Rising cases of cancer and the cost implications of treatment are putting Nigerians on edge since the current minimum wage of N18, 000 may not be able to afford diagnosis, let alone procure the right medical service to manage the ailment. Cancer is increasingly becoming a scourge in the country lately, as both the low and high have fallen victim to the ailment.
BusinessDay investigations show that an individual is likely to spend about N67, 000 for breast scan, Mammogram, Biopsy and other tests. An average surgery costs between N80, 000 and N150, 000, while chemotherapy cost ranges between N100, 000 and N500, 000. Targeted therapy in the country cost as much as over N4 million, putting more financial pains on cancer patients and their caregivers.
Experts have predicted that by 2020, the number of cancer patients in Nigeria will rise from 24 million to 42 million, in line with speculations 21 years ago. It is also feared that by same 2020, death rates from cancer in Nigerian males and females may reach 72.7/100,000 and 76/100,000, respectively.
In an interview with BusinessDay, Betty Anyanwu-Akeredolu, founder/president, Breast Cancer Association of Nigeria (BRECAN), said whereas the deaths of prominent Nigerians make news headlines, countless unknown Nigerian women were dying needlessly due to this disease that the advances in medical research was proving survivable even curable.
Anyanwu-Akeredolu pointed that late presentation of cancer in hospitals was due to ignorance, situation the association was trying to change through awareness and enlightenment.
“It must be emphasised that planning integrated, evidence-based and cost effective interventions throughout the cancer continuum (from research to prevention, early detection, treatment, palliative care) is the most effective way to tackle the cancer problem and reduce the suffering caused to patients and their families. Until government at all levels deploy resources to raise awareness and create access to affordable treatment and care, Nigerian women will continue to die untimely due to breast cancer,” she said.
Remi Ajekigbe, consultant radio-therapist and oncologist, Lagos University Teaching Hospital, (LUTH), Idi-Araba, revealed that not less than 15 new cases were seen on a daily basis, out of which nine were breast cancer, with breast cancer still the leading cancer in the country.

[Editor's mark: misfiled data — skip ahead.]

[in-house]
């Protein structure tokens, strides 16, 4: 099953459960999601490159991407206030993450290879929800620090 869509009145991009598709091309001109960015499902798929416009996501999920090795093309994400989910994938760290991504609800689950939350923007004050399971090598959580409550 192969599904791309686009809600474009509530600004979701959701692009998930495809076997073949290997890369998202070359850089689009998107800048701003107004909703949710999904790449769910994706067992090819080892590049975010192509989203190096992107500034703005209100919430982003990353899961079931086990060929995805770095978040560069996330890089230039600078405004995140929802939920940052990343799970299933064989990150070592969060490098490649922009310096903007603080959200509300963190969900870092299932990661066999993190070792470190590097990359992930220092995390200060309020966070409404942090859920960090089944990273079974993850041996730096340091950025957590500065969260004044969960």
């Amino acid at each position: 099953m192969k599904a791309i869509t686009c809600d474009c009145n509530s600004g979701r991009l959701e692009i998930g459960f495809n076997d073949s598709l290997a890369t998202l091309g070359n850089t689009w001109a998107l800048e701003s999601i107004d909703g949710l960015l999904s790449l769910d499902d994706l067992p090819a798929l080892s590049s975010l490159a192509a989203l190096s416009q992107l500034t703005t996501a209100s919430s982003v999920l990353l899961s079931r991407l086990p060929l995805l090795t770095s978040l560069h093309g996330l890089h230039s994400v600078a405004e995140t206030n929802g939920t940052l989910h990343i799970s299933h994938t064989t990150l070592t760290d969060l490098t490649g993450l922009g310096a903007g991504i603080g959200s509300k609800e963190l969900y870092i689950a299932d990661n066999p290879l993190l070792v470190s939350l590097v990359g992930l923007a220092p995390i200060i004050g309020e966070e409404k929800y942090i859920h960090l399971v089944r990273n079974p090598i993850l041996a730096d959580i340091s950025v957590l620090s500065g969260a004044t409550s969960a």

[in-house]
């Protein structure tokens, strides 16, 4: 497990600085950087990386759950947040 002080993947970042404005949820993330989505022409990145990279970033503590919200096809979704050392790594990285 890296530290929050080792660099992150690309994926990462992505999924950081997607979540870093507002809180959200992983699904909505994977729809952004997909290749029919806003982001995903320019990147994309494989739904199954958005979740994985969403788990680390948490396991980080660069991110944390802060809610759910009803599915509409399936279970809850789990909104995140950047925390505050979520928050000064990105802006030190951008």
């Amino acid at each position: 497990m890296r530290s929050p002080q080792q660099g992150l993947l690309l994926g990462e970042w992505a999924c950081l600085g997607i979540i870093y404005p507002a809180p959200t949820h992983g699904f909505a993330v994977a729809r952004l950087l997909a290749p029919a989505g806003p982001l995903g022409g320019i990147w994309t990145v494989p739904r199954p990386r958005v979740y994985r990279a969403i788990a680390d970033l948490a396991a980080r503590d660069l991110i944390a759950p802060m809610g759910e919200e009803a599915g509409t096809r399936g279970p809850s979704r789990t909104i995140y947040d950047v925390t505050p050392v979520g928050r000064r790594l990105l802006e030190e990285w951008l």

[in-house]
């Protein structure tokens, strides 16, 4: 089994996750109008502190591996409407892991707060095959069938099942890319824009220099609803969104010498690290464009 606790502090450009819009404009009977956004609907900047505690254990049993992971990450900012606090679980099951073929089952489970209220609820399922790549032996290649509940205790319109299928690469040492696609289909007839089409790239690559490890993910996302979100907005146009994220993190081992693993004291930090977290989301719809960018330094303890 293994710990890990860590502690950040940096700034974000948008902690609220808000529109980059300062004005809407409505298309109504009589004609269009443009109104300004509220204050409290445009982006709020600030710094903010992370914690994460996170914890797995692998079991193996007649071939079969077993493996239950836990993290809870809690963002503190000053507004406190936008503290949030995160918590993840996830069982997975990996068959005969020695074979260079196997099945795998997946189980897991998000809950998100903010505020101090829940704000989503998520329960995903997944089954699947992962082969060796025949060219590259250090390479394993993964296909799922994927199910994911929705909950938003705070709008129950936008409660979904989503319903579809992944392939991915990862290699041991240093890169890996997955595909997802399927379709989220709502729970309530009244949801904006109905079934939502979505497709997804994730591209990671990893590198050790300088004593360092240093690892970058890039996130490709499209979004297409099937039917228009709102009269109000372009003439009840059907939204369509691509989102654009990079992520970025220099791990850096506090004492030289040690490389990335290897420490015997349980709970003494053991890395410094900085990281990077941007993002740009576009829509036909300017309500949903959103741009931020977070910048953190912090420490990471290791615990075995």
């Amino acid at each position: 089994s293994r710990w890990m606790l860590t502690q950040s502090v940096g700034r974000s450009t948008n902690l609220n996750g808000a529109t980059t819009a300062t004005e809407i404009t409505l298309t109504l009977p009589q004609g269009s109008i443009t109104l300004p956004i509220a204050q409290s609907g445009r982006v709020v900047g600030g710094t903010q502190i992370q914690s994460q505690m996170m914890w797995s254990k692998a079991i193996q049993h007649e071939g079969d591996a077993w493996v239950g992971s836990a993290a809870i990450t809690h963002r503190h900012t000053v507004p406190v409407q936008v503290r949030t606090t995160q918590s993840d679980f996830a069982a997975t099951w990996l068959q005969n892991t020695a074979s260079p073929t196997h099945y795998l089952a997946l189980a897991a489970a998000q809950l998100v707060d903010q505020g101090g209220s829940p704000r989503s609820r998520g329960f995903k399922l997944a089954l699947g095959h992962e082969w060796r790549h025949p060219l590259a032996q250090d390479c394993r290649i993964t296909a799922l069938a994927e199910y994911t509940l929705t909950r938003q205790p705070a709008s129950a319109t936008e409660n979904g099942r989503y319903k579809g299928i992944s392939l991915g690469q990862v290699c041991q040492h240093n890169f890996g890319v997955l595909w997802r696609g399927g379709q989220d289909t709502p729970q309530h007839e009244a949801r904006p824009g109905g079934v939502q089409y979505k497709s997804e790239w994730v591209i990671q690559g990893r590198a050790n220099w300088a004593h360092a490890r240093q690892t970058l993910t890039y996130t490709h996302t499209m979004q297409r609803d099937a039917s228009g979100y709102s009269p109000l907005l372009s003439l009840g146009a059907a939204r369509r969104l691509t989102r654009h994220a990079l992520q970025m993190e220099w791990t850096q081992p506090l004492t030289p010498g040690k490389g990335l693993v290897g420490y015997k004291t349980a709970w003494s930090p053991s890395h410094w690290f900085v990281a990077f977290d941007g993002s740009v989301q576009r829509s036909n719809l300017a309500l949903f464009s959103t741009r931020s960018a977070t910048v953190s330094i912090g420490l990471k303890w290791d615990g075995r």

According to Ajekigbe, Nigeria’s mortality and morbidity statistics for cancer are high due to late presentation syndrome involving 83-87 percent of cancer patients, running up bills of N150,000 to N350,000 every three weeks, as long as the patient survives.
He however explained that some items we use, from food to items that make them sweeter, were chemicals and they were all carcinogenic.
“When they advertise them they say it tastes better, all of them are addictive. They are all junks. Even the rich may not survive cancer. It is nice to have money to treat cancer. Poor people will not survive as much as the rich, and this is why we are telling the government that health insurance should include cancer because the treatment is very expensive. The drugs, radiotherapy, and chemotherapy are all very expensive.
“Everything about cancer is very expensive. Government should be involved in treatment and should invest more. The National Health Insurance Scheme (NHIS) should cover cancer, even if it is only 25 percent of the cause of cancer treatment,” Ajekigbe said.
The rising cancer cases is being fuelled by a combination of risk factors such as exposure to increased environmental factors like carbon-monoxide from automobiles and generating sets, tobacco use, and changing lifestyle, including unhealthy diet, lack of physical activity and harmful alcohol usage.
The socio-economic toll of cancer has a huge public health concern, dominating healthcare expenditures in developed and developing countries, including Nigeria.
While the Federal Government in 2008 established a 5-Year Nigeria Cancer Control Plan (2008-2013) on advocacy, awareness creation, cancer prevention, early detection through regular screening and cancer management, Nigerians are yet to reap the benefits of this plan.
A cursory look at cancer management in the country shows that Nigeria is ill equipped to deal with the complexities of cancer care with dearth in healthcare infrastructure, with inadequate clinical services. Only a few health centres have functioning radiotherapy equipment, and the cost of care remains out of reach for most Nigerians who have received a cancer diagnosis.
Data collected from 11 cancer registries located in various tertiary hospitals showed 7,000 new documented cases, which corresponds with an estimated 100,000 new cases reported in Nigeria annually. From the data, 60 percent occur in women and 39.8 percent in men.
Some of the cancer registries include University College Hospital, Ibadan, Lagos University Teaching Hospital, Jos University Teaching Hospital, Ahmadu Bello University Teaching Hospital, Zaria, Obafemi Awolowo Teaching Hospital Complex, Ile-Ife, University of Nigeria Teaching Hospital, Enugu, University of Ilorin Teaching Hospital, Ilorin, University of Maiduguri Teaching Hospital, University of Benin Teaching Hospital, Aminu Kano University Teaching Hospital, Kano and Nnamdi Azikwe University Teaching Hospital, Nnewi.
Public health experts believe the greatest reduction in cancer should come from a complete government approach to adopting population-wide interventions that address risk factors, sustained primary health-care measures, prioritised packages of essential interventions, palliative and long-term care, should be implemented for those who already have cancer.